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Friday, November 2, 2012

Documents indicate Libyan police may have been involved in planning Benghazi consulate attack


Writing in Foreign Policy, reporters maintain that six weeks after the attack on the compound where the U.S. ambassador was killed, there are still sensitive documents to be found that shed light on the attack.
The circumstances surrounding the attack on the Benghazi consulate and associated "safe house" are becoming more and more mind-boggling. An earlier Digital Journal article explores some of the issues with the White House response. Now, an article in Foreign Policy by Harald Doornbos and Jenan Moussa, raises even more troubling questions.
The reporters visited the fire-ravaged compound where Chris Stevens and another foreign service officer died on Sept. 11. When they visited on Oct. 26, they found that the compound still contained sensitive documents, including drafts of two letters that indicate that the compound was under "surveillance" by the Libyan police, and that the Libyan government had not met requests for additional security.
That these documents were still in the compound almost a month after the FBI searched the compound for evidence about the attack is astonishing. Surely the first thing that is done at a crime scene is to isolate the area and not let anyone in until everything is examined thoroughly and any significant items removed. How can one explain that reporters are allowed into the scene and find these items? No wonder there are all sorts of conspiracy theories about U.S. policy. Is it really possible that agents would overlook this evidence?
The reporters claim that they found Steven's personal copy of the Aug. 6, New Yorker, or remnants of it, lying on the bed in the safe room where Stevens spent his final hours. They also found several ash-covered documents in the Tactical Operations Center, that had been looted and was partially destroyed. Some of the documents are clearly marked as State Department correspondence.
Among the documents found were two draft letters unsigned but both dated Sept. 11, the day of the attack. One letter was addressed to Mohamed Obeidi, the head of the Ministry of Foreign Affairs Office in Benghazi. Part of it reads:
"Finally, early this morning at 0643, September 11, 2012, one of our diligent guards made a troubling report. Near our main gate, a member of the police force was seen in the upper level of a building across from our compound. It is reported that this person was photographing the inside of the U.S. special mission and furthermore that this person was part of the police unit sent to protect the mission. The police car stationed where this event occurred was number 322."
The IT officer, Smith, who also was killed in the attack had also remarked earlier on Sept. 11 on a gaming forum:.
"Assuming we don't die tonight. We saw one of our ‘police' that guard the compound taking pictures."
The State Department would not comment directly on the documents found by the reporters because of an ongoing investigation. Mark Toner, a spokesperson said:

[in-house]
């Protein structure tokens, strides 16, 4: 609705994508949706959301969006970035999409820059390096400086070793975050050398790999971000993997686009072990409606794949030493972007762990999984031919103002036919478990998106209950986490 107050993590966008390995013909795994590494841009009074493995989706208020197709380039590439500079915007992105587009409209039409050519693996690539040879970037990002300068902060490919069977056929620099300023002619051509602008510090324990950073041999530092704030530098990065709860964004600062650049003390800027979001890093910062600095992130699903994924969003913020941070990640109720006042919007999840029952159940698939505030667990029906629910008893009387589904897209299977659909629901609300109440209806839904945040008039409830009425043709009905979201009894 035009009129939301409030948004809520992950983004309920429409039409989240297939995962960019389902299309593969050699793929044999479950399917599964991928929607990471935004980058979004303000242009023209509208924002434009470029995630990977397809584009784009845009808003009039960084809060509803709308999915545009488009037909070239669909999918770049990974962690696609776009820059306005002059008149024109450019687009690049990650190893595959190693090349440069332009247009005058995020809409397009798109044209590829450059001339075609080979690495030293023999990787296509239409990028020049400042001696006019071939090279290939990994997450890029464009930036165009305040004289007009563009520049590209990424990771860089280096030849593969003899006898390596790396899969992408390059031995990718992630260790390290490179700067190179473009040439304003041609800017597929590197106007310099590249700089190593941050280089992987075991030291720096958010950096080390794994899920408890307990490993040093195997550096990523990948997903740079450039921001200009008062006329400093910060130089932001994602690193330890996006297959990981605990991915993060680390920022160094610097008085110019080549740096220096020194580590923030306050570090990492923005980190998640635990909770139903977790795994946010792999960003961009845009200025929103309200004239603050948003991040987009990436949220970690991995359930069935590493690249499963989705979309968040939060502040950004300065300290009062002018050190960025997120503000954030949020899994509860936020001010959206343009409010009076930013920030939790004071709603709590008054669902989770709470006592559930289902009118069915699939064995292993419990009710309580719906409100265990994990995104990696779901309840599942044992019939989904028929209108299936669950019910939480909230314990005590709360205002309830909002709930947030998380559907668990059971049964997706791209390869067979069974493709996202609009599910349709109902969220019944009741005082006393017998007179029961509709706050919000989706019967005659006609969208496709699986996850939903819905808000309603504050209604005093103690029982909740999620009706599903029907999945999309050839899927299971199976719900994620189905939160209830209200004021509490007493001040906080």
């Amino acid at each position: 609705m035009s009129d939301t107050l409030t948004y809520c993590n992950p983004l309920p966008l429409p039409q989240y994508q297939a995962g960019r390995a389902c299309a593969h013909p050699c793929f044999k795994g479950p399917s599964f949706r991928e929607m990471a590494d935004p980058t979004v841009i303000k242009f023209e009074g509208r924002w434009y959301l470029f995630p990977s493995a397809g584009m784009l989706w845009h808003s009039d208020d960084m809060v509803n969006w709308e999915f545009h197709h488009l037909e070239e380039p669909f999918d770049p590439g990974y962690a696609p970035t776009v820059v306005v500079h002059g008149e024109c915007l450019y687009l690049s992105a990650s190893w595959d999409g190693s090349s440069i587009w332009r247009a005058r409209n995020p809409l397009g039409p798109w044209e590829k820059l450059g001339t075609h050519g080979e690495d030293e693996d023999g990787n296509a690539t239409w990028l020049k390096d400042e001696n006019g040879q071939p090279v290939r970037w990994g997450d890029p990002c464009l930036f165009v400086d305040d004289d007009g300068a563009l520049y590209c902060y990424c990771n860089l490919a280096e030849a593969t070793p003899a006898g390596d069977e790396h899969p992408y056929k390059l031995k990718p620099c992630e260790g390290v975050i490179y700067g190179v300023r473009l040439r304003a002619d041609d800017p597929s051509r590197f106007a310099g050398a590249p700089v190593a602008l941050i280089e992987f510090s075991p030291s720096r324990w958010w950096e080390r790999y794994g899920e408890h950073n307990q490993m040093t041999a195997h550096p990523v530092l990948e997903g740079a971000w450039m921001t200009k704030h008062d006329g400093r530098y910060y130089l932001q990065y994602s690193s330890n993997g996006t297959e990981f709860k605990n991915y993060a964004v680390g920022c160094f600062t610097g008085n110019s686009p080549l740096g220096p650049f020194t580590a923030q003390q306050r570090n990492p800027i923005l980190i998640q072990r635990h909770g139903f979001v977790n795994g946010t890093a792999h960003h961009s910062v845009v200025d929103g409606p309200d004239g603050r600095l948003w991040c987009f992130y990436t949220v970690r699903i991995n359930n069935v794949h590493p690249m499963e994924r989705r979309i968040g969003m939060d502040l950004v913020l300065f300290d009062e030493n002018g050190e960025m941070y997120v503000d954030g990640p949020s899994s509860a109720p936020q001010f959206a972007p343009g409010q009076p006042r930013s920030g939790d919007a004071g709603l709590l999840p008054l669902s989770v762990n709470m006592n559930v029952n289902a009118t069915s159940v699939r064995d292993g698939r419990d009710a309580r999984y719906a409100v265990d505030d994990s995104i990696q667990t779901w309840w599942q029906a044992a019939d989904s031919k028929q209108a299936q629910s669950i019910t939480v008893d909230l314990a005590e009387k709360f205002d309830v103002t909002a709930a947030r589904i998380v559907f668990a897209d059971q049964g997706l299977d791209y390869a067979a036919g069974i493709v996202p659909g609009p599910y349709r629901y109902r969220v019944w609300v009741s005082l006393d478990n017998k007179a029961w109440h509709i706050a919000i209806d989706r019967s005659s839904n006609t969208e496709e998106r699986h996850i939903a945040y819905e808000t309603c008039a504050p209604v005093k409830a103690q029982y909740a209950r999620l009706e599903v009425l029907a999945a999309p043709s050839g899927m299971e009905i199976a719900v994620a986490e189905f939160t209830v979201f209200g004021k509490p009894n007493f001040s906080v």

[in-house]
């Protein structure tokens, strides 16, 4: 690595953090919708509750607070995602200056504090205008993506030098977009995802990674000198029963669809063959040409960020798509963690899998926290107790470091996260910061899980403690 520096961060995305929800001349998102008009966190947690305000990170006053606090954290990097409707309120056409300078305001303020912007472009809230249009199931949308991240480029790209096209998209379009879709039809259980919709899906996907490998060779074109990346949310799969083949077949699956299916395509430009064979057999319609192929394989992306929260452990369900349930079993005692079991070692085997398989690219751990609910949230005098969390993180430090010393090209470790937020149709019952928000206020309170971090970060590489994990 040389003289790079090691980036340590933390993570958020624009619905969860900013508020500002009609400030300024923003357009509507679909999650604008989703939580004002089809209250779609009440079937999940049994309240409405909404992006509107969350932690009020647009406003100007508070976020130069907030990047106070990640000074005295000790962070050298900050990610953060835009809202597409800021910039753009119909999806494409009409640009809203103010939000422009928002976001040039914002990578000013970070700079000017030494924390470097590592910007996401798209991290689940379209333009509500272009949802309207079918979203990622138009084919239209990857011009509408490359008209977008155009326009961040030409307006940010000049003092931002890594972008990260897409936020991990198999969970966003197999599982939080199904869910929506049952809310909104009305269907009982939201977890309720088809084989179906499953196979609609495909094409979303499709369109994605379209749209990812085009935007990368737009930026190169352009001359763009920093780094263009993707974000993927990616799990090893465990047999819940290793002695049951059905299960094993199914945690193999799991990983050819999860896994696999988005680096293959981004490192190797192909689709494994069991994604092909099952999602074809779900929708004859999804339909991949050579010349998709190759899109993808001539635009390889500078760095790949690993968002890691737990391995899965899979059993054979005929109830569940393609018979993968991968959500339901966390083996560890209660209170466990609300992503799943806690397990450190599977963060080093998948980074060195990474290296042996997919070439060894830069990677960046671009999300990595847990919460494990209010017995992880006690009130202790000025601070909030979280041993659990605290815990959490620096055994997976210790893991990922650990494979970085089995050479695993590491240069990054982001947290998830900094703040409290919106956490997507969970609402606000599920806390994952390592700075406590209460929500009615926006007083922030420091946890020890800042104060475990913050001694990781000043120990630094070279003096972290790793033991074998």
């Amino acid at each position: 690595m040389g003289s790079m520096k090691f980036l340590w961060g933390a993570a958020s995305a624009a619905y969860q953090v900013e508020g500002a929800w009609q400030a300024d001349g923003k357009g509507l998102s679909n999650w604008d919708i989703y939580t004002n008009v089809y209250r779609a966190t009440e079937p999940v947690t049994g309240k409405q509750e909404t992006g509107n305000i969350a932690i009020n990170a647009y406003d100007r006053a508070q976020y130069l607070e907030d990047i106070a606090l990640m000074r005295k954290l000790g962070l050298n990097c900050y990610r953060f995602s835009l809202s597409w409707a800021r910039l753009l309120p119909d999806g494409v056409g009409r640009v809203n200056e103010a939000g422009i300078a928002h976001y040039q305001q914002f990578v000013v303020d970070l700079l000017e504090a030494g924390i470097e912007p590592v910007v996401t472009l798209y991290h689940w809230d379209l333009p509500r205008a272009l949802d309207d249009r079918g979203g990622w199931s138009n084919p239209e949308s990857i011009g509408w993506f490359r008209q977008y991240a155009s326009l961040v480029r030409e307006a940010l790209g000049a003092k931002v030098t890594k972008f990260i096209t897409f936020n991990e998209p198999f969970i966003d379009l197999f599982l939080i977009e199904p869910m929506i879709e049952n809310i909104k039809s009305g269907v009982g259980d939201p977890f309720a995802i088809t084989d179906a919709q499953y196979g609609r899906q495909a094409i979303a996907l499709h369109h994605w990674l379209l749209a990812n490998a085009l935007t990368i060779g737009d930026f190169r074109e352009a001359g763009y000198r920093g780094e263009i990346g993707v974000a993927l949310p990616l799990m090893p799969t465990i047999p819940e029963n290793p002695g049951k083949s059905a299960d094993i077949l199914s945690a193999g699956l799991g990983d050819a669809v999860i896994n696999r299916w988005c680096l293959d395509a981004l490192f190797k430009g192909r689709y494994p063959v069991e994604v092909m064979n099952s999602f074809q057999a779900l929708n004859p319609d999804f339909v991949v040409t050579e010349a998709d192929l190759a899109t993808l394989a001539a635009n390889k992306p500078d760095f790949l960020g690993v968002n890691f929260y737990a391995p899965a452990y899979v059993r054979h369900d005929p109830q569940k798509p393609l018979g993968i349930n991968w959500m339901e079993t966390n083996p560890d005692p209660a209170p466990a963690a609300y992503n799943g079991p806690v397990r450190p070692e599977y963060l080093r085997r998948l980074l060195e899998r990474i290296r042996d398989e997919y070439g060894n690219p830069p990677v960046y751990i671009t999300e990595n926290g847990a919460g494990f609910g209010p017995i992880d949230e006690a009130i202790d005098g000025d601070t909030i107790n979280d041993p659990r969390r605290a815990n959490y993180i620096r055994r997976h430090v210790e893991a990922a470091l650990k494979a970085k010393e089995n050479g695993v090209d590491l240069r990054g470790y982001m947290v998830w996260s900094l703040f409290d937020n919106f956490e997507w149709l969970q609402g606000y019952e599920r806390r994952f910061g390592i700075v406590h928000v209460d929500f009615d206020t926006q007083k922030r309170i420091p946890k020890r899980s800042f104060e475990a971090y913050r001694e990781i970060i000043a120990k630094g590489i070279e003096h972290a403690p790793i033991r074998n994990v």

"An independent board is conducting a thorough review of the assault on our post in Benghazi. Once we have the board's comprehensive account of what happened, findings and recommendations, we can fully address these matters."
The documents also suggest that the Libyan authorities had been asked earlier on Sept. 9 for extra security because of the Ambassador's visit and claim that the Libyan authorities refused to provide the extra support. The document says in part:
"On Sunday, September 9, 2012, the U.S. mission requested additional police support at our compound for the duration of U.S. ambassador Chris Stevens' visit. We requested daily, twenty-four hour police protection at the front and rear of the U.S. mission as well as a roving patrol. In addition we requested the services of a police explosive detection dog.
We were given assurances from the highest authorities in the Ministry of Foreign Affairs that all due support would be provided for Ambassador Stevens' visit to Benghazi. However, we are saddened to report that we have only received an occasional police presence at our main gate. Many hours pass when we have no police support at all."
A second draft letter, as well as the first, requested an investigation into the police surveillance incident. The letter asked for the highest consideration of the issues raised and increased cooperation. The head of the Benghazi police Brigadier Hmeidah was fired a week after the attack. However, the chief refused to step down. According to his office manager, he is on sick leave right now. The new appointee to the job Salah Doghman said in an interview on Sept. 19 with Reuters:
"This is a mess ...When you go to the police headquarters, you will find there no police. The people in charge are not at their desks. They have refused to let me take up my job."
The reporters claim that the documents may have escaped FBI notice because of continued threats to U.S. personnel in Benghazi. Surely, the U.S. has the wherewithal to protect the area while a thorough search was carried out for documents. A Benghazi resident near the compound said that the FBI team spent only about three hours at the compound searching for evidence. This all looks, from my viewpoint, as incompetence on an almost unimaginable scale.


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